Stats (For those of you who understand it)
“If you’re going to be a Catholic man, be it all the way.”1
Philip Rivers personifies the Christian athlete. His discipline and attitude toward betterment translates to his faith, making him a model athlete for Catholics and a model Catholic to the rest of the world. That is not to say that Rivers is one of a kind or perfect, but that being a professional athlete is a unique opportunity to live and share the faith. Key to this is that he has priorities straight: faith, family, then football.
Rivers has a love for the sacraments and the universal home that the Church provides, so it’s with joy that he looks up local churches while on the road, and if that doesn’t work out, there’s always the team’s traveling priest (don’t be too jealous of the priest, you'll have to go to confession). But Rivers’ commitment to living his faith doesn’t stop at receiving communion every Sunday.
Brace yourselves for this one. Not only does he speak openly on chastity and abstinence (Football players do that? Yes, they can!), but he says that Natural Family Planning has given his marriage strength, adding that, “There’s discipline and sacrifice that comes with that so we (he and his wife Tiffany) are able bond in many different ways.” 1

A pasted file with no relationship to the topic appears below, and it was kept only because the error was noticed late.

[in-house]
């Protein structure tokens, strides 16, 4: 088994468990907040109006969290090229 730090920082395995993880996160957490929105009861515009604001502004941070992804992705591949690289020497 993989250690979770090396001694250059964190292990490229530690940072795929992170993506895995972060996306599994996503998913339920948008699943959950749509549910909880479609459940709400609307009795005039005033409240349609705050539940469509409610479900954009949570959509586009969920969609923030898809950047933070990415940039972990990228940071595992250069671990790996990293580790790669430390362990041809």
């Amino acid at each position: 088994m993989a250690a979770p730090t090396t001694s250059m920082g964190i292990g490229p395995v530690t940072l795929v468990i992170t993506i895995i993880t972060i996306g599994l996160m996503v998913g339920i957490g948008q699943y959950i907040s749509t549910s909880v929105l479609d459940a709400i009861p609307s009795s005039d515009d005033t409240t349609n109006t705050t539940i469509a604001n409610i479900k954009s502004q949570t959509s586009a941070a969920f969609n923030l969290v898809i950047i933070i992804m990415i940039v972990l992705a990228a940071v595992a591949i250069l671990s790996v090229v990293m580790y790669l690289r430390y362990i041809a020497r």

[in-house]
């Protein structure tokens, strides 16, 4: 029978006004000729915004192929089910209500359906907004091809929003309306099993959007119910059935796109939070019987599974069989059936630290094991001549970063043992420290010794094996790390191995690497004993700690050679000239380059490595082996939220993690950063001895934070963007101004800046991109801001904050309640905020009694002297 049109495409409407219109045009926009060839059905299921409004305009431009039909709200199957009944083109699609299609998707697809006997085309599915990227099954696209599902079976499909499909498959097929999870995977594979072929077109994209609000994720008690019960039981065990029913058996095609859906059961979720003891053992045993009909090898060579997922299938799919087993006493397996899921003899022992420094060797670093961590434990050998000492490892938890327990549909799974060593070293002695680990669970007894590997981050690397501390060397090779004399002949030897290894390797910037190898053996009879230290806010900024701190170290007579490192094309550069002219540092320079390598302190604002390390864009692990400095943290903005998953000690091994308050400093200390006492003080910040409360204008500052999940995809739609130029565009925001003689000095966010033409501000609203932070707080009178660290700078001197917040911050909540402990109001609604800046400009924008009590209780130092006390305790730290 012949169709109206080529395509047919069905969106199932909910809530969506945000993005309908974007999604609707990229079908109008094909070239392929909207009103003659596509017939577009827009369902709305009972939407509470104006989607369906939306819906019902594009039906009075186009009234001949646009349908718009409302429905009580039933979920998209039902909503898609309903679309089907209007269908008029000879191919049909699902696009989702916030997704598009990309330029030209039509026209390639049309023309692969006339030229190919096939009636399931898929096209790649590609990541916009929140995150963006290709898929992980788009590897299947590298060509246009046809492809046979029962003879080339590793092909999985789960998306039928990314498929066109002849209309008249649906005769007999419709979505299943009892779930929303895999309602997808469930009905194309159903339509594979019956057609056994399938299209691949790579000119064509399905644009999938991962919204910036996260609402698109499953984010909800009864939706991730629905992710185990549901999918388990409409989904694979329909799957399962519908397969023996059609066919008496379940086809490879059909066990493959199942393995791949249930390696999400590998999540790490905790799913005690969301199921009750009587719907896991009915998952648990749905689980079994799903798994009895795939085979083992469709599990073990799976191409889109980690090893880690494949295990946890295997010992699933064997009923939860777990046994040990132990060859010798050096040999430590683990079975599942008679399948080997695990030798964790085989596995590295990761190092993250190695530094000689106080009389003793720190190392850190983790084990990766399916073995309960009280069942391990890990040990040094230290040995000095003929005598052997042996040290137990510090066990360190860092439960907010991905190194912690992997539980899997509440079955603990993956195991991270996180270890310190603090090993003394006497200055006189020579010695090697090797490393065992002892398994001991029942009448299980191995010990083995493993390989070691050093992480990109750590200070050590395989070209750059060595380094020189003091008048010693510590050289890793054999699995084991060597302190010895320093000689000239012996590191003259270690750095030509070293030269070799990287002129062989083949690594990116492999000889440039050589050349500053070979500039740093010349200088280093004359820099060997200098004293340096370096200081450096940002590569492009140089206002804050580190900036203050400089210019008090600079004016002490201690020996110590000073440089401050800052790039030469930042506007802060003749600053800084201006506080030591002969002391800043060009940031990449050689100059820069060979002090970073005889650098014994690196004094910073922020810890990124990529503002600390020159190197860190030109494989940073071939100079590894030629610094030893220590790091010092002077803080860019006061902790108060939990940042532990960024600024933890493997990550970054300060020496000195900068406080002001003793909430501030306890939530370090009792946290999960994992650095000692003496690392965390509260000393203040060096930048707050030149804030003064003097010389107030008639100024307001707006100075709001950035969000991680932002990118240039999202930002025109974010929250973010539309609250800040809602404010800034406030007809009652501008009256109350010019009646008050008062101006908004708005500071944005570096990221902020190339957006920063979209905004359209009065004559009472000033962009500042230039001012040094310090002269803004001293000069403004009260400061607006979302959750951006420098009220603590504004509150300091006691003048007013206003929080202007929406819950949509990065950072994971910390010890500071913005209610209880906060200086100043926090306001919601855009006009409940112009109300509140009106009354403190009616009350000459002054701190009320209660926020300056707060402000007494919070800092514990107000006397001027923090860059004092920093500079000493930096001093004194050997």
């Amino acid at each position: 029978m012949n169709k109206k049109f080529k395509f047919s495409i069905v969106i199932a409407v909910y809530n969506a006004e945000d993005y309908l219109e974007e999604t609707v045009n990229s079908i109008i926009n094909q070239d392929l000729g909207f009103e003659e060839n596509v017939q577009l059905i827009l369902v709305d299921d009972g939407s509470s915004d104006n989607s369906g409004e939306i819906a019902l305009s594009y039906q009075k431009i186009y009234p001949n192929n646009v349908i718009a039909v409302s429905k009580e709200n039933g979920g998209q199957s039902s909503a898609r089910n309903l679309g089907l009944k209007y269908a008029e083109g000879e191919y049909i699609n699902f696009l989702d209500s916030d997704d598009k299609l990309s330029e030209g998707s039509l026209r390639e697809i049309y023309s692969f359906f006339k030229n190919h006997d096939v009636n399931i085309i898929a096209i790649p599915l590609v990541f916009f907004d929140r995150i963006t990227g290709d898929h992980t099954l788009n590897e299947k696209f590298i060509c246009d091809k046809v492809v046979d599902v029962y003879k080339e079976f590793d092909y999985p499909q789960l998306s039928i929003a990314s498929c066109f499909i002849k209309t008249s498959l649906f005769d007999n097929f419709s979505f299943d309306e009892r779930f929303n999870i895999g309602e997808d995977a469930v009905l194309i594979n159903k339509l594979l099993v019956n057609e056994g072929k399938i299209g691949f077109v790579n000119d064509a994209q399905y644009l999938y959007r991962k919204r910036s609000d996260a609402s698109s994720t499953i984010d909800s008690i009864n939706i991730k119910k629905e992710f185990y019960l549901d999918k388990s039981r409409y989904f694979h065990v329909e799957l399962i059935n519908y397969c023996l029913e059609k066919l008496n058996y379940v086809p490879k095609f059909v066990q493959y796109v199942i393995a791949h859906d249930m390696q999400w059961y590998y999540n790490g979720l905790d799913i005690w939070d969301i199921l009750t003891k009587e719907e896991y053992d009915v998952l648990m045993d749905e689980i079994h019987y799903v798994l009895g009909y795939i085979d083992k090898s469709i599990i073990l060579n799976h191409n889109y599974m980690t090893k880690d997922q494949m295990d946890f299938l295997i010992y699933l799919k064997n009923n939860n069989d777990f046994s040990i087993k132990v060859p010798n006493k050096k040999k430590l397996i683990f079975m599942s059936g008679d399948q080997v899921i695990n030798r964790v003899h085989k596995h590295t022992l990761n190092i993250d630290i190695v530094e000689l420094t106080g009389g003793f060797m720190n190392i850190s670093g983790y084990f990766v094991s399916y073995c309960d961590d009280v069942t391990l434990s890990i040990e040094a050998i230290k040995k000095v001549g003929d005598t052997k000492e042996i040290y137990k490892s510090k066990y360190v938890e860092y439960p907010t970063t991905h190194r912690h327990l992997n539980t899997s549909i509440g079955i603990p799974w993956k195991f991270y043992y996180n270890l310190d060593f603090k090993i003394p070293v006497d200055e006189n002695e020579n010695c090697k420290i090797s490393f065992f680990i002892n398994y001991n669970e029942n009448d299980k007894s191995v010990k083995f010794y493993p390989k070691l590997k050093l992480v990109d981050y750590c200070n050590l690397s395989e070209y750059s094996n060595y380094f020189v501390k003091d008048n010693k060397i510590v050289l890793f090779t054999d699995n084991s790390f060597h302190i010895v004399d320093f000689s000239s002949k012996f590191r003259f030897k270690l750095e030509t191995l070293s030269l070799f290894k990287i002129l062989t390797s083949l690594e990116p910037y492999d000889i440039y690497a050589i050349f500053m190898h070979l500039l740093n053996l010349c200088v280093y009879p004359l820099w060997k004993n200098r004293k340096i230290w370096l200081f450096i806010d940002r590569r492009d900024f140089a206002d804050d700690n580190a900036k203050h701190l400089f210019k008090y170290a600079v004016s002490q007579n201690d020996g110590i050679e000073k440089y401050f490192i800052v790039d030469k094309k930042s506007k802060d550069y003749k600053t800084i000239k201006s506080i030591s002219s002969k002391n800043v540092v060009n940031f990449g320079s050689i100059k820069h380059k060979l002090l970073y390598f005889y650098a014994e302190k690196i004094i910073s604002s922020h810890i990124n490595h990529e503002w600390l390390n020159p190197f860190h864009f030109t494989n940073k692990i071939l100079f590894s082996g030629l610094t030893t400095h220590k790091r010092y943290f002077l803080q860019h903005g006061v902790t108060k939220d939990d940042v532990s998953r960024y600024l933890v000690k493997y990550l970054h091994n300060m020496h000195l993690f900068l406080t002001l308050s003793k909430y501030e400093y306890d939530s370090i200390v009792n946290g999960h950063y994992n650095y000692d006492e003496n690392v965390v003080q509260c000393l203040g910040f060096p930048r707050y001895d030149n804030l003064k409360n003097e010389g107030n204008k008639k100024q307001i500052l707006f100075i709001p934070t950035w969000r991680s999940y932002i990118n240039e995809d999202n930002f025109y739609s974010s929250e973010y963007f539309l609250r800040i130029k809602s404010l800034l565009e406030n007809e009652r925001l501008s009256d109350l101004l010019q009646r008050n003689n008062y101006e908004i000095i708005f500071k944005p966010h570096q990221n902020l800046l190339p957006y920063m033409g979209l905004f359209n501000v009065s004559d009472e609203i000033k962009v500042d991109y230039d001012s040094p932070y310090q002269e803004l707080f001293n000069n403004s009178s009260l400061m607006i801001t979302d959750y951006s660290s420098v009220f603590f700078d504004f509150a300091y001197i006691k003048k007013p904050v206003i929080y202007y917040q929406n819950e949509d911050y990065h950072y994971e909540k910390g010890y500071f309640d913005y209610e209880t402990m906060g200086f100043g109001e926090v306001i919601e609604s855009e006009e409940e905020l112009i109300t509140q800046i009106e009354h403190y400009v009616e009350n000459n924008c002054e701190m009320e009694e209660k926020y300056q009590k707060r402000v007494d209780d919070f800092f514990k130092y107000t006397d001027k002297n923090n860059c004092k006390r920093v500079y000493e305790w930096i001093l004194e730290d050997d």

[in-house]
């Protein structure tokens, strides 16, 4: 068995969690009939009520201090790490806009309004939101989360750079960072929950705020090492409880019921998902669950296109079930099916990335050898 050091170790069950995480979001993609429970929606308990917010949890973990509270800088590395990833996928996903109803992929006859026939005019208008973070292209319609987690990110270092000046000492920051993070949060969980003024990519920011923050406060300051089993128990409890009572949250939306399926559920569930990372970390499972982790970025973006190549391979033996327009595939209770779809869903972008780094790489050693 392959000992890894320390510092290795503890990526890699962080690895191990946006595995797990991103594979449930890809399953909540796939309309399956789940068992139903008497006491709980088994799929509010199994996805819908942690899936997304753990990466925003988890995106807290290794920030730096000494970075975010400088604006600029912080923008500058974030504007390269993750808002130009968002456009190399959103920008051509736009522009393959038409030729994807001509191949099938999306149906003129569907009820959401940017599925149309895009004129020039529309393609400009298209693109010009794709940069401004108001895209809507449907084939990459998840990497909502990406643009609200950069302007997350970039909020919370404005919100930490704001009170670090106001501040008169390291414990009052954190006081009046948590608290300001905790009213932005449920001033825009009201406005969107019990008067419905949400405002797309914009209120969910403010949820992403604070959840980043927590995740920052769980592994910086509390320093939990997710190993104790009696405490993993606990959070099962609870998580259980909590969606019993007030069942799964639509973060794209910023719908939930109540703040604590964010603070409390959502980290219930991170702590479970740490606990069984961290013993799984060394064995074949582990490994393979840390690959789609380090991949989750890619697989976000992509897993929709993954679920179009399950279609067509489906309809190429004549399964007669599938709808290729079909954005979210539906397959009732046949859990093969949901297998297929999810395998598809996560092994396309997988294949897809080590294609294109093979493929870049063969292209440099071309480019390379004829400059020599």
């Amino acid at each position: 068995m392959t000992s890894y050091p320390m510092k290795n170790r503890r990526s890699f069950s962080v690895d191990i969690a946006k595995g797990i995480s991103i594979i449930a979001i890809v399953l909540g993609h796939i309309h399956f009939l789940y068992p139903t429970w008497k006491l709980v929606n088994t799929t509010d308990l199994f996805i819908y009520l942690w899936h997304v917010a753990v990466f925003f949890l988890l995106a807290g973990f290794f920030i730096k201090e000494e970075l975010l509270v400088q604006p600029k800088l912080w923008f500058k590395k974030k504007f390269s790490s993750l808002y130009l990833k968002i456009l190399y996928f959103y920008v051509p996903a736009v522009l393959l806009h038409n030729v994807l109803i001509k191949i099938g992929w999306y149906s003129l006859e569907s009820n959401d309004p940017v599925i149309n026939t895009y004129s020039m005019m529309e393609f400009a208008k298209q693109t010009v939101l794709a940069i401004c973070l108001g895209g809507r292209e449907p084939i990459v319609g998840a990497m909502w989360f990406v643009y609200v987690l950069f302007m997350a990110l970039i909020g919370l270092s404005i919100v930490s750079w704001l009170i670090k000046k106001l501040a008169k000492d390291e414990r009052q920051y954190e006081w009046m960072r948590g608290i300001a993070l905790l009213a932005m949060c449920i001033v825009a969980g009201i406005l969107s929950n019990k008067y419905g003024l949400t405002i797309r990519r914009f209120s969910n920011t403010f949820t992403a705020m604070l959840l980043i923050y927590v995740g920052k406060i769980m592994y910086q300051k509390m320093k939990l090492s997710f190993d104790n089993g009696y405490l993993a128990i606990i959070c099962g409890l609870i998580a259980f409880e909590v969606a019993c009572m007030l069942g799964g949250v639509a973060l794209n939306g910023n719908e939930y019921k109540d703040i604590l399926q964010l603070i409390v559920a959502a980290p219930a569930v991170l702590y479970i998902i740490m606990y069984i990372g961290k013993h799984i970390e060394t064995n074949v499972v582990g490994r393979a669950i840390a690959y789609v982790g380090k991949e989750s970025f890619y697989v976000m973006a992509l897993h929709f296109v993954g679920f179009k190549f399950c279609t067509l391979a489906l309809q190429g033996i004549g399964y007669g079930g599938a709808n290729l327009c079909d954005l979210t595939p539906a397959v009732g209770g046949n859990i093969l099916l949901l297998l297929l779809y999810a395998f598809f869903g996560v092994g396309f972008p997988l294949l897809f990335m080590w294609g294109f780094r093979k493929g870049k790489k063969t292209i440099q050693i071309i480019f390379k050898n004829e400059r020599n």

The Church, in her wisdom, knows what NFP does for the family, and Rivers is a happy father of six. If you count his commitment to helping children outside of his biological offspring; well, he’s a father to quite a bit more.
The Rivers of Hope foundation, according to the website, was formed to give “hope for kids yet born, those 'stuck' in the foster care system, and hope for qualified couples waiting to be parents. It is our intention to bring hope, information and other means necessary to bring children into a family unit.... some for the very first time.” The ways in which the foundation helps includes a birthday club for foster children, raising awareness in the community, providing grants, and providing equipment (sports, musical instruments) for extracurricular activities. How the foundation helps is detailed here.
He’s known as a trash talker in the NFL, and that might lead some Catholics to disqualify him as a role model (actually, it has), but he explains that, “I’m known as a trash talker, but I’m not saying any trash out there. It’s all in fun; just like you would give a little jab to your brother in the backyard… it’s nothing I couldn’t go home and tell my wife or my mom.” 1 However, he does acknowledge that it’s been a lesson in just how much under public scrutiny he is as a professional football player.